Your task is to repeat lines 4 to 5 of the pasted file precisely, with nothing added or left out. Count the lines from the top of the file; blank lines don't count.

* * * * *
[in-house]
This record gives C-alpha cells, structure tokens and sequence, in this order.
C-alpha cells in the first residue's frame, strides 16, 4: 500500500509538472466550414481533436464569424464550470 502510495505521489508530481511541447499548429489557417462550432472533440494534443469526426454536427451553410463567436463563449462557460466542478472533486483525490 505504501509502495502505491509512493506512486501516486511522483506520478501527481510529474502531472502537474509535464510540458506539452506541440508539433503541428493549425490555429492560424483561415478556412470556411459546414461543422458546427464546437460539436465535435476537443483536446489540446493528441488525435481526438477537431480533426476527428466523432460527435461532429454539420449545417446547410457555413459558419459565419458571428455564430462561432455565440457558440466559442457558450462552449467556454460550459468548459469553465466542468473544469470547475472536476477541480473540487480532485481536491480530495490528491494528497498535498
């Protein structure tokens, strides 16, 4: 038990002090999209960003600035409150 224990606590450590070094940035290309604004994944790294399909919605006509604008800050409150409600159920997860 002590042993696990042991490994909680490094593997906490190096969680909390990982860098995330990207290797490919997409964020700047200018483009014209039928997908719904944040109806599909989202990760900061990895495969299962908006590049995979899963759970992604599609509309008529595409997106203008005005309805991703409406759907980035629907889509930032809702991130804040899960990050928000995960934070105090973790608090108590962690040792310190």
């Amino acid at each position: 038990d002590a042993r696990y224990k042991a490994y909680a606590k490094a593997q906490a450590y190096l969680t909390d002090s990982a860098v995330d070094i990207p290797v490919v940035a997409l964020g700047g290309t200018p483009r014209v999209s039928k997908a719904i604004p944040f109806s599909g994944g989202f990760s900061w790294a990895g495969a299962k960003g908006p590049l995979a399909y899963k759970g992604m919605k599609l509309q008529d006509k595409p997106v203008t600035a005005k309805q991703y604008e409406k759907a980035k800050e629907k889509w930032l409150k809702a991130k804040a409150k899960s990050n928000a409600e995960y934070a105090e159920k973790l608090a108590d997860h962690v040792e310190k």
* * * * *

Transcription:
């Protein structure tokens, strides 16, 4: 038990002090999209960003600035409150 224990606590450590070094940035290309604004994944790294399909919605006509604008800050409150409600159920997860 002590042993696990042991490994909680490094593997906490190096969680909390990982860098995330990207290797490919997409964020700047200018483009014209039928997908719904944040109806599909989202990760900061990895495969299962908006590049995979899963759970992604599609509309008529595409997106203008005005309805991703409406759907980035629907889509930032809702991130804040899960990050928000995960934070105090973790608090108590962690040792310190």
């Amino acid at each position: 038990d002590a042993r696990y224990k042991a490994y909680a606590k490094a593997q906490a450590y190096l969680t909390d002090s990982a860098v995330d070094i990207p290797v490919v940035a997409l964020g700047g290309t200018p483009r014209v999209s039928k997908a719904i604004p944040f109806s599909g994944g989202f990760s900061w790294a990895g495969a299962k960003g908006p590049l995979a399909y899963k759970g992604m919605k599609l509309q008529d006509k595409p997106v203008t600035a005005k309805q991703y604008e409406k759907a980035k800050e629907k889509w930032l409150k809702a991130k804040a409150k899960s990050n928000a409600e995960y934070a105090e159920k973790l608090a108590d997860h962690v040792e310190k």